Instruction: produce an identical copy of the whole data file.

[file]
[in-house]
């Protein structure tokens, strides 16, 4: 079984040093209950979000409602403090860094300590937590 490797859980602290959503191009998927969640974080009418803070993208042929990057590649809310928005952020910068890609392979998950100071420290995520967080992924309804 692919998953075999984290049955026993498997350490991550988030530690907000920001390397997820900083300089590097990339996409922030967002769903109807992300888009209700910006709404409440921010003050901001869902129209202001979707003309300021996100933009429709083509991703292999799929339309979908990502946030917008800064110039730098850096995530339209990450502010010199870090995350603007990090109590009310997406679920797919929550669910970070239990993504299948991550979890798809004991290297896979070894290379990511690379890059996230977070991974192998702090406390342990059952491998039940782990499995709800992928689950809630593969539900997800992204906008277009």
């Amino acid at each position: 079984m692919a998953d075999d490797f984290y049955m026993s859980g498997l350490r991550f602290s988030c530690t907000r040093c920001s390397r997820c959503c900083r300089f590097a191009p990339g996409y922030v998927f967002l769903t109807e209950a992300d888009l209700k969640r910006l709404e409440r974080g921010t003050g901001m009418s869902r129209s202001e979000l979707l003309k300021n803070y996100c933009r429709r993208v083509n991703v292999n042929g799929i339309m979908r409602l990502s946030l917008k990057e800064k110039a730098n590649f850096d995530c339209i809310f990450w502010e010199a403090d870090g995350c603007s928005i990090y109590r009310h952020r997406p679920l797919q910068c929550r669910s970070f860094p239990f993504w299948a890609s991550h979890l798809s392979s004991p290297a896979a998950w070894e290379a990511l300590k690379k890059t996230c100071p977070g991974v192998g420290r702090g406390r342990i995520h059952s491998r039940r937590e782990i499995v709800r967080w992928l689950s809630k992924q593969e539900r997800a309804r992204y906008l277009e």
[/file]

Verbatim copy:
[in-house]
């Protein structure tokens, strides 16, 4: 079984040093209950979000409602403090860094300590937590 490797859980602290959503191009998927969640974080009418803070993208042929990057590649809310928005952020910068890609392979998950100071420290995520967080992924309804 692919998953075999984290049955026993498997350490991550988030530690907000920001390397997820900083300089590097990339996409922030967002769903109807992300888009209700910006709404409440921010003050901001869902129209202001979707003309300021996100933009429709083509991703292999799929339309979908990502946030917008800064110039730098850096995530339209990450502010010199870090995350603007990090109590009310997406679920797919929550669910970070239990993504299948991550979890798809004991290297896979070894290379990511690379890059996230977070991974192998702090406390342990059952491998039940782990499995709800992928689950809630593969539900997800992204906008277009």
């Amino acid at each position: 079984m692919a998953d075999d490797f984290y049955m026993s859980g498997l350490r991550f602290s988030c530690t907000r040093c920001s390397r997820c959503c900083r300089f590097a191009p990339g996409y922030v998927f967002l769903t109807e209950a992300d888009l209700k969640r910006l709404e409440r974080g921010t003050g901001m009418s869902r129209s202001e979000l979707l003309k300021n803070y996100c933009r429709r993208v083509n991703v292999n042929g799929i339309m979908r409602l990502s946030l917008k990057e800064k110039a730098n590649f850096d995530c339209i809310f990450w502010e010199a403090d870090g995350c603007s928005i990090y109590r009310h952020r997406p679920l797919q910068c929550r669910s970070f860094p239990f993504w299948a890609s991550h979890l798809s392979s004991p290297a896979a998950w070894e290379a990511l300590k690379k890059t996230c100071p977070g991974v192998g420290r702090g406390r342990i995520h059952s491998r039940r937590e782990i499995v709800r967080w992928l689950s809630k992924q593969e539900r997800a309804r992204y906008l277009e």